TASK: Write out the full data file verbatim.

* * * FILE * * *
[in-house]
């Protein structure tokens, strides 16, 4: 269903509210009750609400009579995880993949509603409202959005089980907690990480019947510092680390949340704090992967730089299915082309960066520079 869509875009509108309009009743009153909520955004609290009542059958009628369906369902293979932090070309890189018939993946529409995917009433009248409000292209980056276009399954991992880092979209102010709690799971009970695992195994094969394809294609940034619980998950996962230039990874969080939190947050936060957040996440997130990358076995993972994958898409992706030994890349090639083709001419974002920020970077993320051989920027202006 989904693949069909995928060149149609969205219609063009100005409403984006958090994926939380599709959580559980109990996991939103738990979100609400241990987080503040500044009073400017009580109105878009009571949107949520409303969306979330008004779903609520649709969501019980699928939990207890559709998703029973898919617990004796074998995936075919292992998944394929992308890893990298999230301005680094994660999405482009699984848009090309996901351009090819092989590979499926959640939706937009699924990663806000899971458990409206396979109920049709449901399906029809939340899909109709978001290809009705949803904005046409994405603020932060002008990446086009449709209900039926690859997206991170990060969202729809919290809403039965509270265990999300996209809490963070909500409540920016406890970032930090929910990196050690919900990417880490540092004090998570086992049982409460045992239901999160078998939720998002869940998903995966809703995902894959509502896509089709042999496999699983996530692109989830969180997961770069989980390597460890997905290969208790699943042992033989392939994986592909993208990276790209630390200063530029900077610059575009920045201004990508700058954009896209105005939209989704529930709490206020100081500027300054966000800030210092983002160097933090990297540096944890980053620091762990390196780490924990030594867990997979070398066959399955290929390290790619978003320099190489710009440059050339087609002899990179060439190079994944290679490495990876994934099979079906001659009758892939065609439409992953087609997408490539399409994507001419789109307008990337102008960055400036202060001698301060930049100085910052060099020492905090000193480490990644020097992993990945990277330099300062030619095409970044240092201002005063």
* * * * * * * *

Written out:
[in-house]
């Protein structure tokens, strides 16, 4: 269903509210009750609400009579995880993949509603409202959005089980907690990480019947510092680390949340704090992967730089299915082309960066520079 869509875009509108309009009743009153909520955004609290009542059958009628369906369902293979932090070309890189018939993946529409995917009433009248409000292209980056276009399954991992880092979209102010709690799971009970695992195994094969394809294609940034619980998950996962230039990874969080939190947050936060957040996440997130990358076995993972994958898409992706030994890349090639083709001419974002920020970077993320051989920027202006 989904693949069909995928060149149609969205219609063009100005409403984006958090994926939380599709959580559980109990996991939103738990979100609400241990987080503040500044009073400017009580109105878009009571949107949520409303969306979330008004779903609520649709969501019980699928939990207890559709998703029973898919617990004796074998995936075919292992998944394929992308890893990298999230301005680094994660999405482009699984848009090309996901351009090819092989590979499926959640939706937009699924990663806000899971458990409206396979109920049709449901399906029809939340899909109709978001290809009705949803904005046409994405603020932060002008990446086009449709209900039926690859997206991170990060969202729809919290809403039965509270265990999300996209809490963070909500409540920016406890970032930090929910990196050690919900990417880490540092004090998570086992049982409460045992239901999160078998939720998002869940998903995966809703995902894959509502896509089709042999496999699983996530692109989830969180997961770069989980390597460890997905290969208790699943042992033989392939994986592909993208990276790209630390200063530029900077610059575009920045201004990508700058954009896209105005939209989704529930709490206020100081500027300054966000800030210092983002160097933090990297540096944890980053620091762990390196780490924990030594867990997979070398066959399955290929390290790619978003320099190489710009440059050339087609002899990179060439190079994944290679490495990876994934099979079906001659009758892939065609439409992953087609997408490539399409994507001419789109307008990337102008960055400036202060001698301060930049100085910052060099020492905090000193480490990644020097992993990945990277330099300062030619095409970044240092201002005063």